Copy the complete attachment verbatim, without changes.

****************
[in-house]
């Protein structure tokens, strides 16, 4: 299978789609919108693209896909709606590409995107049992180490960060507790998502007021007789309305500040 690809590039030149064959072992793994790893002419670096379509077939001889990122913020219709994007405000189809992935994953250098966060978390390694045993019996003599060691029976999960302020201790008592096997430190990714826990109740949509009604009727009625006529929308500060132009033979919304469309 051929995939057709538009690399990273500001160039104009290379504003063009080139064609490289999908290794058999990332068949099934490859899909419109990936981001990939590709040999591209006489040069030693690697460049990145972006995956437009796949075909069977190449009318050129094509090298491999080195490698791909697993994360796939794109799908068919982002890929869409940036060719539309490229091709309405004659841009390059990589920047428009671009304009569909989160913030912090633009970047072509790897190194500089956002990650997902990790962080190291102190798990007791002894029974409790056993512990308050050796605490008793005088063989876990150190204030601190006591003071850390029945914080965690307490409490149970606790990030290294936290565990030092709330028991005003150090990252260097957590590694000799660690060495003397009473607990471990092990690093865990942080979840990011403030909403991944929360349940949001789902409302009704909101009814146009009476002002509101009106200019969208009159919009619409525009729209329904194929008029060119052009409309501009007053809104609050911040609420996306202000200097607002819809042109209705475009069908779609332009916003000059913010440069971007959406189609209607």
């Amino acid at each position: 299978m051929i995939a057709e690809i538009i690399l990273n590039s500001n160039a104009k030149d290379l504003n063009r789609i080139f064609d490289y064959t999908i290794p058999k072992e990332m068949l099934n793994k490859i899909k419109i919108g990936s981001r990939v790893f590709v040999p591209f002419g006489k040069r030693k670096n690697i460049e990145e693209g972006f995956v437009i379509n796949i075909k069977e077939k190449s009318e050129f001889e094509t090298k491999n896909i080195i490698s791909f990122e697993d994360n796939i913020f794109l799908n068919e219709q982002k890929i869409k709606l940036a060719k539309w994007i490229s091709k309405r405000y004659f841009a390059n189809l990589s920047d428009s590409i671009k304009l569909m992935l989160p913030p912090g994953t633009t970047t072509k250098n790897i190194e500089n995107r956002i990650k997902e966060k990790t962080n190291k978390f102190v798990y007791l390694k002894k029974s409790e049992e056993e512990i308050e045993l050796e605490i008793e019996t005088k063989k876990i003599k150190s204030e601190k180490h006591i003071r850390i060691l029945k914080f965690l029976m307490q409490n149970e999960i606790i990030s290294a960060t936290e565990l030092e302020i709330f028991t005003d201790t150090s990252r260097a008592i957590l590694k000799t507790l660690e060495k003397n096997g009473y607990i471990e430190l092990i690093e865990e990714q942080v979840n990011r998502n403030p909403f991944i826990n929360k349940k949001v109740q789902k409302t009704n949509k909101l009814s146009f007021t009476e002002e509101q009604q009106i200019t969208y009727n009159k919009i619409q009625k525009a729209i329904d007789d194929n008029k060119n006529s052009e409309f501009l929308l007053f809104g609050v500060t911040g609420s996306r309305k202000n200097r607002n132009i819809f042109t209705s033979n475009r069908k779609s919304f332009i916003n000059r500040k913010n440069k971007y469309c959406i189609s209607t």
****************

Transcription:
[in-house]
């Protein structure tokens, strides 16, 4: 299978789609919108693209896909709606590409995107049992180490960060507790998502007021007789309305500040 690809590039030149064959072992793994790893002419670096379509077939001889990122913020219709994007405000189809992935994953250098966060978390390694045993019996003599060691029976999960302020201790008592096997430190990714826990109740949509009604009727009625006529929308500060132009033979919304469309 051929995939057709538009690399990273500001160039104009290379504003063009080139064609490289999908290794058999990332068949099934490859899909419109990936981001990939590709040999591209006489040069030693690697460049990145972006995956437009796949075909069977190449009318050129094509090298491999080195490698791909697993994360796939794109799908068919982002890929869409940036060719539309490229091709309405004659841009390059990589920047428009671009304009569909989160913030912090633009970047072509790897190194500089956002990650997902990790962080190291102190798990007791002894029974409790056993512990308050050796605490008793005088063989876990150190204030601190006591003071850390029945914080965690307490409490149970606790990030290294936290565990030092709330028991005003150090990252260097957590590694000799660690060495003397009473607990471990092990690093865990942080979840990011403030909403991944929360349940949001789902409302009704909101009814146009009476002002509101009106200019969208009159919009619409525009729209329904194929008029060119052009409309501009007053809104609050911040609420996306202000200097607002819809042109209705475009069908779609332009916003000059913010440069971007959406189609209607």
């Amino acid at each position: 299978m051929i995939a057709e690809i538009i690399l990273n590039s500001n160039a104009k030149d290379l504003n063009r789609i080139f064609d490289y064959t999908i290794p058999k072992e990332m068949l099934n793994k490859i899909k419109i919108g990936s981001r990939v790893f590709v040999p591209f002419g006489k040069r030693k670096n690697i460049e990145e693209g972006f995956v437009i379509n796949i075909k069977e077939k190449s009318e050129f001889e094509t090298k491999n896909i080195i490698s791909f990122e697993d994360n796939i913020f794109l799908n068919e219709q982002k890929i869409k709606l940036a060719k539309w994007i490229s091709k309405r405000y004659f841009a390059n189809l990589s920047d428009s590409i671009k304009l569909m992935l989160p913030p912090g994953t633009t970047t072509k250098n790897i190194e500089n995107r956002i990650k997902e966060k990790t962080n190291k978390f102190v798990y007791l390694k002894k029974s409790e049992e056993e512990i308050e045993l050796e605490i008793e019996t005088k063989k876990i003599k150190s204030e601190k180490h006591i003071r850390i060691l029945k914080f965690l029976m307490q409490n149970e999960i606790i990030s290294a960060t936290e565990l030092e302020i709330f028991t005003d201790t150090s990252r260097a008592i957590l590694k000799t507790l660690e060495k003397n096997g009473y607990i471990e430190l092990i690093e865990e990714q942080v979840n990011r998502n403030p909403f991944i826990n929360k349940k949001v109740q789902k409302t009704n949509k909101l009814s146009f007021t009476e002002e509101q009604q009106i200019t969208y009727n009159k919009i619409q009625k525009a729209i329904d007789d194929n008029k060119n006529s052009e409309f501009l929308l007053f809104g609050v500060t911040g609420s996306r309305k202000n200097r607002n132009i819809f042109t209705s033979n475009r069908k779609s919304f332009i916003n000059r500040k913010n440069k971007y469309c959406i189609s209607t």